Meet the RAF's only openly transgender pilot

A high flyer?

Flight Lieutenant Ayla Holdom, 34, is the first and currently the only openly transgender military pilot in Britain. Yesterday she spoke out about returning to work at RAF Chivenor in North Devon as a search and rescue helicopter pilot, having undergone two years' of operations to become a woman.

That must have put the top brass in a spin?

Quite the opposite. Holdom said that her colleagues were really open in accepting her decision – even the seasoned warrant officers. She went through a number of emotional one-to-one meetings to tell her team about what she was going through.

Holdom feels the military – often perceived as hard and macho – was an easier environment to come out as transgender than civilian life. In the past she's called the RAF a "benchmark" for progress.

Any one special friend?

One of those conversations was with her fellow search and rescue pilot, Prince William. Holdom trained alongside the Prince while at RAF Valley in Wales. She told the Mail on Sunday how he showed "support" and "understanding" – and also invited Holdom to the Royal Wedding in 2011. It was one of her first work-related outings after going through the transition.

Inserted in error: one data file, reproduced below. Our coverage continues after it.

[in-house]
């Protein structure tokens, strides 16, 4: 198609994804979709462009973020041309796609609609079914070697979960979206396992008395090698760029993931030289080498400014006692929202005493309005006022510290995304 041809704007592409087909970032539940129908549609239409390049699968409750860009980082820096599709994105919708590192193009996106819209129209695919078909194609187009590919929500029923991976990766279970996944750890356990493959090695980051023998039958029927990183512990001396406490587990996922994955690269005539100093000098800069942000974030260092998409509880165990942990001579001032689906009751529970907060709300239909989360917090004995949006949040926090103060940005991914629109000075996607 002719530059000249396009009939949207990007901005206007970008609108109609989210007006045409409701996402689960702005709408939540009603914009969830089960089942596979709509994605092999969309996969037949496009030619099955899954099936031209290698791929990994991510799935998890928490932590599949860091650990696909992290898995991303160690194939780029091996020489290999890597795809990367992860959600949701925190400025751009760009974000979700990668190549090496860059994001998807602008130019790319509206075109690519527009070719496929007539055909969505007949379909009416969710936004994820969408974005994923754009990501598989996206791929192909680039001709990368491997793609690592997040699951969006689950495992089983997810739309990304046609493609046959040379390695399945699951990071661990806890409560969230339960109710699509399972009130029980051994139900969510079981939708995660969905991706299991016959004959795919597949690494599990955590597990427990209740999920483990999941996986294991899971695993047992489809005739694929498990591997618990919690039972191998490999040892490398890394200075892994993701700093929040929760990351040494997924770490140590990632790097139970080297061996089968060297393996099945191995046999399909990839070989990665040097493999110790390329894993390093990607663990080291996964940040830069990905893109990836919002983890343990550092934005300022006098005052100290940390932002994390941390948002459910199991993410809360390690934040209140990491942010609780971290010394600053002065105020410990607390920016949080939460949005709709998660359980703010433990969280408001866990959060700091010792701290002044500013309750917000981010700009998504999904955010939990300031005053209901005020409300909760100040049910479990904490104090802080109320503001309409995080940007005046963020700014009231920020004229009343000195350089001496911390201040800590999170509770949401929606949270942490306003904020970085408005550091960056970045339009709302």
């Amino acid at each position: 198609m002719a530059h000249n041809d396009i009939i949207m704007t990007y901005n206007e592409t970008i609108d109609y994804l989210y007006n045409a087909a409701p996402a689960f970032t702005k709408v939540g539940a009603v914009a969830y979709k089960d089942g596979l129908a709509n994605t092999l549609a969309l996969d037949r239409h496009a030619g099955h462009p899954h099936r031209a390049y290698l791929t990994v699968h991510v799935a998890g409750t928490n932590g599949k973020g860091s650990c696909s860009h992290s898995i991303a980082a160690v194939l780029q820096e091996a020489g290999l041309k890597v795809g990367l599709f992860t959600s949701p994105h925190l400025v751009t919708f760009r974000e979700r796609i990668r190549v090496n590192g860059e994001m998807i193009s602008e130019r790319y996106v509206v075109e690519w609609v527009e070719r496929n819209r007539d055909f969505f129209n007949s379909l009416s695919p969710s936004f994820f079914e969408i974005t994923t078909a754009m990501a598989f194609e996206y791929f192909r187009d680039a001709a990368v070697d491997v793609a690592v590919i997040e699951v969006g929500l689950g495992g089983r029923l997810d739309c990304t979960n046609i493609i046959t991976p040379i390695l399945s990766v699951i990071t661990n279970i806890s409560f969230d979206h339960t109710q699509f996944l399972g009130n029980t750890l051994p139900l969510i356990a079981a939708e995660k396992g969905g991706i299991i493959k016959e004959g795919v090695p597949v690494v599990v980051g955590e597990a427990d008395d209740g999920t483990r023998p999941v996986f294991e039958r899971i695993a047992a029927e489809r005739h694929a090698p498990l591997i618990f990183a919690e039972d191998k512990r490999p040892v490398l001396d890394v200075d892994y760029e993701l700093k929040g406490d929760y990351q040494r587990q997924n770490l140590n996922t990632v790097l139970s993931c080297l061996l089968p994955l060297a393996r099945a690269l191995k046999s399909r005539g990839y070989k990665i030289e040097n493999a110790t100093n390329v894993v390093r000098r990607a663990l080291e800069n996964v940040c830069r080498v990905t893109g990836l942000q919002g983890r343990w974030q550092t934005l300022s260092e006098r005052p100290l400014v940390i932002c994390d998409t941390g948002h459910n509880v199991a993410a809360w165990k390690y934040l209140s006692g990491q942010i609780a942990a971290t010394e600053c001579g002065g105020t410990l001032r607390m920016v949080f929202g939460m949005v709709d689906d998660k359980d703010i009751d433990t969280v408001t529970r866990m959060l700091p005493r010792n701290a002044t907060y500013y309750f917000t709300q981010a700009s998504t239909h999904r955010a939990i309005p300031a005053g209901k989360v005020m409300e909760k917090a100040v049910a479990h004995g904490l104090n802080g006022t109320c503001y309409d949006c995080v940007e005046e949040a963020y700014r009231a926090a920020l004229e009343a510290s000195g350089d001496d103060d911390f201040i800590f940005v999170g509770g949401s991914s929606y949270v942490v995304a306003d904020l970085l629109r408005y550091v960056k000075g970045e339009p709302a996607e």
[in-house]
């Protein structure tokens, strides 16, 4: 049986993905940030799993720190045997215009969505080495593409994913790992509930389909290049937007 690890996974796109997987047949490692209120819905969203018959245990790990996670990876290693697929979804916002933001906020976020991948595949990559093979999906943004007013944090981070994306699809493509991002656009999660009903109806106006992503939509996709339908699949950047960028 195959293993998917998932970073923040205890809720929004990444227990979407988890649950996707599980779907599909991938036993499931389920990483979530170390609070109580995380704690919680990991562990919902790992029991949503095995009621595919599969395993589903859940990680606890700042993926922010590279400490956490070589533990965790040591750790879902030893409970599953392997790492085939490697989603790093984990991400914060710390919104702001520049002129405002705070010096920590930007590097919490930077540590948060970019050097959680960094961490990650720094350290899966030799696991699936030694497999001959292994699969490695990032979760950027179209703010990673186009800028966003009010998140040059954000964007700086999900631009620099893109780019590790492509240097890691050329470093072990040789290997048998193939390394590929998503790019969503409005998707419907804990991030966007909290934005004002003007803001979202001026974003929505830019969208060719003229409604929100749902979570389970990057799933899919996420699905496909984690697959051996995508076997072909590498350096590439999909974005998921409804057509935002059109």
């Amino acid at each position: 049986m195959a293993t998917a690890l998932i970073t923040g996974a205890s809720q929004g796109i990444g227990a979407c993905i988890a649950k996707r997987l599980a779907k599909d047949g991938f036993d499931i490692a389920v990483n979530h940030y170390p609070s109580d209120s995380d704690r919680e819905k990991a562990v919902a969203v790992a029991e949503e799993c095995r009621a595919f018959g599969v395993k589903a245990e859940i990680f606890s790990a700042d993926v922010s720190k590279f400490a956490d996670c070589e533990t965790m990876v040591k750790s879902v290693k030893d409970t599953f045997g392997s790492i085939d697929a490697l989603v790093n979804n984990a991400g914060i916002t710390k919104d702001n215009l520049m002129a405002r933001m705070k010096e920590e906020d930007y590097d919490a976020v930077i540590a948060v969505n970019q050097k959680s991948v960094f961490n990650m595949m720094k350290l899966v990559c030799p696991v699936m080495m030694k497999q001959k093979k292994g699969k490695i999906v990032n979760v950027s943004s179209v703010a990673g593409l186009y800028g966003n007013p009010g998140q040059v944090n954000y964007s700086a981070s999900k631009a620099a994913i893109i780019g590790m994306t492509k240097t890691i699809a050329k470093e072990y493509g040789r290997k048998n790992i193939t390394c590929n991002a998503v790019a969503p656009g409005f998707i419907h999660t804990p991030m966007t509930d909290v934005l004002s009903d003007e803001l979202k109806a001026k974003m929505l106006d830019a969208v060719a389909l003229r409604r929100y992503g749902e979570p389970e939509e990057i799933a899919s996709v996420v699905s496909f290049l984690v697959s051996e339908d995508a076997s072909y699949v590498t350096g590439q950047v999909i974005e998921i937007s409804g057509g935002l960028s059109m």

She must be on top of the world?

Yes, but Holdom also explained that her "life has not always been stable". She explained how in the past she came close to killing herself due to the social pressures of fitting in. And she revealed that as a teenager she felt a "void" – and while she knew she wasn't gay, battled for a long time with the idea that she might be transgender, because of the stigma attached. Ultimately, it was her confusion that motivated her to join the RAF. She achieved a great deal, but Holdom felt there was always something missing.

So what's next?

Holdom lives with her wife, Wren, a doctor, in a lesbian relationship. Her home situation is described as a "picture of ordinary domestic life". Holdom also had her sperm frozen before going through the sex change and the couple hope to start a family.

Keep reading...Show less
Please log in or register to upvote this article
The Conversation (0)